Four points seem salient and the first must be framed by the fact that books go out of print (not circulation) by the thousands each year, for a host of reasons—including, of course, weak sales—and that fact is unquestioningly accepted as the prerogative of their copyright owners. In the present case, Geisel’s estate, which controls his corpus, elected on its own not to continue to keep these six titles in the active Dr. Seuss catalogue. No government or, especially, Democratic Party or Party-related entity, pressed the author’s trust to take the action it did. Its board chose this course itself in the name of supporting democratic, social equality and justice norms. Fox and the GOP chose to seize on the estate’s private decision to claim outrage for an action that never occurred.  Third, what is it exactly about Dr. Seuss’s misanthropic renderings of “Asians with their eyes at a slant,” and “ape-like Africans in grass skirts” that is so marvelous as to justify this manufactured uproar? Are these not, as the estate put it, “hurtful and wrong” evocations of those they characterized?[3] Finally, what precisely is the GOP/Fox contention here? That a copyright owner cannot control its own title (a deep irony for so-called proponents of private property rights)? That children’s texts that reflect oppressive or discriminatory memes are somehow so valuable that they must be kept in active publication, even as they undermine vital social justice and equality values and norms?  

In short, to the extent this brouhaha is about anything, it is about a concerted effort to inflame an audience to perceive itself as aggrieved by something that its alleged perpetrators never did. As Pitts has put the matter:

So, this outcry is less about outrage than opportunism, a means of firing up a certain segment of white America. Meaning those who simmer in gnawing grievance at cultural changes they find threatening. Those who live with a bone-deep fear of losing their God-derived prerogatives, their ‘place’ as white women and men.[4]

Ultimately, this sort of hue and cry against acknowledging a pluralism of equality, demanding a society of racialized hierarchy in its stead, is democratically and ethically bankrupt. It is also morally indefensible and as empirically fatuous as it is cruel.

I recently watched ecologist and writer Drew Lanham, an African American and distinguished professor of ornithology at Clemson University, deliver remarks during the annual Aldo Leopold Center’s reflection on the life and work of its ground-breaking namesake in conservation. Lanham entitled his moving talk, “Why Words from the Land Matter.”[5] In his comments, the scholar recalled, and partly imagined, a conversation with Leopold’s daughter, Estella Leopold, herself a celebrated biologist and conservationist, in which they discussed threshold criteria for making socially just and prudent ecological choices. As he recounted that and other encounters, Lanham quoted Estella as suggesting, as indeed her father had often done, that “we (society) must do the right things,” and root them in an ethic of love not only for the earth and its array of fauna and flora, but for one another, irrespective of social, racial, ethnic or other group status, as well.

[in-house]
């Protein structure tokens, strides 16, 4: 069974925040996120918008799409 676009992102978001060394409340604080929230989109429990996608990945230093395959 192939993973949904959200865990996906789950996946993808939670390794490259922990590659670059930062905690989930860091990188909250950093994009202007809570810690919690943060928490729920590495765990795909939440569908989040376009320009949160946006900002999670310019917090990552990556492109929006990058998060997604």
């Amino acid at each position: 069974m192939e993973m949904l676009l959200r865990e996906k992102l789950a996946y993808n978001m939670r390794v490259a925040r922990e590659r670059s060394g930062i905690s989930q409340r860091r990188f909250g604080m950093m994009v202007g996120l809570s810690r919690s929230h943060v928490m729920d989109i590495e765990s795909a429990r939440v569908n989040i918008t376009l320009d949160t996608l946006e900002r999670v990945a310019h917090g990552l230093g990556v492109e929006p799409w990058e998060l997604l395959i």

This call to do the right things, and the normative aspiration for social justice and equality to which it is directly linked, contradicts the attempts of the current GOP and its allied media to misinform and to mobilize via fear and hatred of difference. Each is innately inimical to a democratic way of life as well as to a peaceable social pluralism, even as it destroys any foundation for policy making in good faith, which rests on shared social trust and principles. One cannot continuously attack the rights of other Americans, directly and indirectly, in the name of concocted grievances predicated on lies and assumptions of racialized superiority, and expect to do anything but undermine common cause with those who are innocently maligned. Indeed, the GOP seems not to care whom it alienates, or whose rights it abrogates or with what social or democratic consequences, so long as such efforts allow it to maintain power.

Apart from the outrageous negative implications of this orientation for the civil and human rights of millions of Americans, the Republican Party’s actions have resulted in a poisonous politics fueled by anger and fed by lies and conspiracy-mongering that makes conducting any policy making, irrespective of specific programmatic agreements or differences, extremely difficult. It remains to be seen whether the nation can overcome this assault on its founding principles and democratic aspirations, but one of our roles here at the Institute is to chart these deeply demagogic and illiberal efforts and to share what we find as carefully and clearly as we can. No American should expect less of those who claim to study their democratic life and political institutions. As scholars, our charge, and our enduring aim, is to speak truth to power, whether understood as the sovereign, the people collectively, or their various emissaries, and that we will continue to do.


[1] Gross, Jenny. “6 Dr. Seuss Books Will No Longer Be Published Over Offensive Images,” The New York Times, March 4, 2021,, Accessed March 4, 2021. 

[2] Pitts, Leonard Jr. “The Cat in the Hat is Alive and Well. Only the Grinches of Grievance Insist Dr. Seuss has Been Canceled,” The Miami Herald, March 5, 2021,, Accessed March 10, 2021. 

[3] Pitts, “The Cat in the Hat is Alive and Well.”

[4] Pitts, “The Cat in the Hat is Alive and Well.”

[5] Lanham, Drew. “Why Words from the Land Matter,” The Aldo Leopold Foundation, March 9, 2021,, Accessed March 10, 2021.